But almost immediately the Wolfpack’s tall and lanky Chris Wilson landed blows with pinpoint accuracy. With 4-oz gloves, you can only take so many shots on the button.
Early in the first, a one-two that Tommy Hearns couldn’t have thrown better caught the sturdy Markham flush. He went down and Wilson ground and pounded mercilessly. Somehow Markham was able to push Wilson back with his feet and stand. Groggy, Markham quickly took a knee to the head , which cut between his high and tight guard.
Later in the round Wilson landed a gorgeous overhand right, slipped Markham’s counter right and followed with some knees to the ribs. He then swept Rory’s feet with a Judo-style takedown and ground-n’-pounded effectively.
But Rory was still game and eventually made it back to his feet. This night his heart outweighed his skill. That, or he was in there with the next Anderson Silva. Could be? Wilson ended it with six hard blows that couldn’t have connected any cleaner. The last one, a right hook, put Marham down or the last time. The Silverback intelligently made like a turtle withdrawing into his shell. And after a few hammer blows to the head, the ref stopped the fight at 2:14 of the first.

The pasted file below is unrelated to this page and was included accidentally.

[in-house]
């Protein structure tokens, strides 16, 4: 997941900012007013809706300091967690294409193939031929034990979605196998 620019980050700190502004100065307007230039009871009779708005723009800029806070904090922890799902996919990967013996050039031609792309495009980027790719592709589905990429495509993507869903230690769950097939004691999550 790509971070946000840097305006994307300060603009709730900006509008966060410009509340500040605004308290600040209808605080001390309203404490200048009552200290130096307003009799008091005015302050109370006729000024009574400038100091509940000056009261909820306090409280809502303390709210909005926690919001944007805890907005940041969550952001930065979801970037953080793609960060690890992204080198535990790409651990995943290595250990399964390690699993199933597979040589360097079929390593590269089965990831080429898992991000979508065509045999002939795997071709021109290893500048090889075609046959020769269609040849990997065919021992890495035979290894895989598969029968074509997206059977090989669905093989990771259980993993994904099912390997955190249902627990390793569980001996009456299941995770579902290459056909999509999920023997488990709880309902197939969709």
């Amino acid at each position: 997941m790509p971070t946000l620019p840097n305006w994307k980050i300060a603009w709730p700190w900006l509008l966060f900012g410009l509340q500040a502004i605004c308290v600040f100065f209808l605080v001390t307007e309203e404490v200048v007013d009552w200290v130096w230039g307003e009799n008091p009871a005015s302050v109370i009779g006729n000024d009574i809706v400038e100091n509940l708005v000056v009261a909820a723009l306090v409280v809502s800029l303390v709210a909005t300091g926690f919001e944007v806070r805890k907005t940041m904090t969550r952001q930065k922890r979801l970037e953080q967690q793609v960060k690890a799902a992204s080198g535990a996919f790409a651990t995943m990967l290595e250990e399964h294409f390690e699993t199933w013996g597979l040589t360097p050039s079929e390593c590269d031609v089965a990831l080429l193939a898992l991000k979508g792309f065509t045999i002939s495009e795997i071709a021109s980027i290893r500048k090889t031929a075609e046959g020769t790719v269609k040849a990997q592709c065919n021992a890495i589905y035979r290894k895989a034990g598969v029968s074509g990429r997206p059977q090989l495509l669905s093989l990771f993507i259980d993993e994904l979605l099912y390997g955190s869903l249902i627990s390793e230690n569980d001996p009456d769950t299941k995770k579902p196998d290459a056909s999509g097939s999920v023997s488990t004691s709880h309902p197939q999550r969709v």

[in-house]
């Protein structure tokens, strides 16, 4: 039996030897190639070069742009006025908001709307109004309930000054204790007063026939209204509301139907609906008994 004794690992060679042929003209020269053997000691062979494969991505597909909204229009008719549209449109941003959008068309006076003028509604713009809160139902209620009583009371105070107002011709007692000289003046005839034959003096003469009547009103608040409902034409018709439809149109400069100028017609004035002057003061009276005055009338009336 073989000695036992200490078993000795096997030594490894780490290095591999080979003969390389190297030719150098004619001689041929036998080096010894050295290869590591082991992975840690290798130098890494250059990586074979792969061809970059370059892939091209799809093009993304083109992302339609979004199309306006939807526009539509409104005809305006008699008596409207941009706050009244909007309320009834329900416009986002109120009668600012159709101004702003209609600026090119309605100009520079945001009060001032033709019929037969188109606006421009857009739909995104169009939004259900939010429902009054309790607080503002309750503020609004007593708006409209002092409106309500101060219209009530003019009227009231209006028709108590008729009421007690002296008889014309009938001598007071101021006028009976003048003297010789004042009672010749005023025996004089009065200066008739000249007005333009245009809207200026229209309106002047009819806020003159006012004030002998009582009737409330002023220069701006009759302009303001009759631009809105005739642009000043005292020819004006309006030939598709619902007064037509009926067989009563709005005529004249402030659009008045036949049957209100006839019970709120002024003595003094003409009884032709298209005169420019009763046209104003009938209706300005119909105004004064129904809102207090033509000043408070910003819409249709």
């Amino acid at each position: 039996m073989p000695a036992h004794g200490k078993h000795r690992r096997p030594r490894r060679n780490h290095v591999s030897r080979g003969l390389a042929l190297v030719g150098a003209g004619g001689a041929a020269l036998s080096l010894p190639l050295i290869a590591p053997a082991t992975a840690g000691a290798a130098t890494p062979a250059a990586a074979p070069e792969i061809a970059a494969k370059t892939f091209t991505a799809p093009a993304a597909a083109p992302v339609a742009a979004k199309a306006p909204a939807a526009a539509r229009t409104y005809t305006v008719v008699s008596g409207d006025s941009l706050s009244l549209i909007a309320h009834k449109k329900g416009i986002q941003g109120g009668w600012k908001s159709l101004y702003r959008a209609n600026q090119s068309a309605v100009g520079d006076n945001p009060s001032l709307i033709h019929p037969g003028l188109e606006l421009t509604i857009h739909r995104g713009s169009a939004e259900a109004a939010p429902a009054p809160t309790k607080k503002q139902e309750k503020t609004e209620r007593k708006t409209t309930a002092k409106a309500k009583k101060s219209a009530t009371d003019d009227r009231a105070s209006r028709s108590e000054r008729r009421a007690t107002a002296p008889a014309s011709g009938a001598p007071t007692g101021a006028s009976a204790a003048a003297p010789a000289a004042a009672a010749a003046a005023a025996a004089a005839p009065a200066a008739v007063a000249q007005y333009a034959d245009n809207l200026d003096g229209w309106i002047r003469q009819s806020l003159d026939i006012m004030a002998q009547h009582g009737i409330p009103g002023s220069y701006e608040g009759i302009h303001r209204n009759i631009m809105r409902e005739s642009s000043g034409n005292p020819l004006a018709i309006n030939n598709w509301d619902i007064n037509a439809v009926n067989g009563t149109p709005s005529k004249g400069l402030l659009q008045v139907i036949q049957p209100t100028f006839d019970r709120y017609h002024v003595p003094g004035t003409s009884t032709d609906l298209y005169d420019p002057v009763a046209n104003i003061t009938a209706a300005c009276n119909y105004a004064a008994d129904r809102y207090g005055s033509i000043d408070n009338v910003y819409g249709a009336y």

It was hard to believe this utter demolition took place in only half a round. Wilson is a fighter I am dying to see more of, especially since Markham was looking like a can’t-miss MFS material. This being MMA, where losses are much more commonplace and acceptable than in boxing, Markham will regroup, chalk it up to a bad day at the office, and undoubtedly look for payback down the road.
A fantastic, action-packed evening ended on a whimper as the closing “superfight” between MMA legends and IFL coaches Carlos Newton (Toronto Dragons) and Renzo Gracie (New York Pitbulls) was no more than glorified sparring and painless rolling.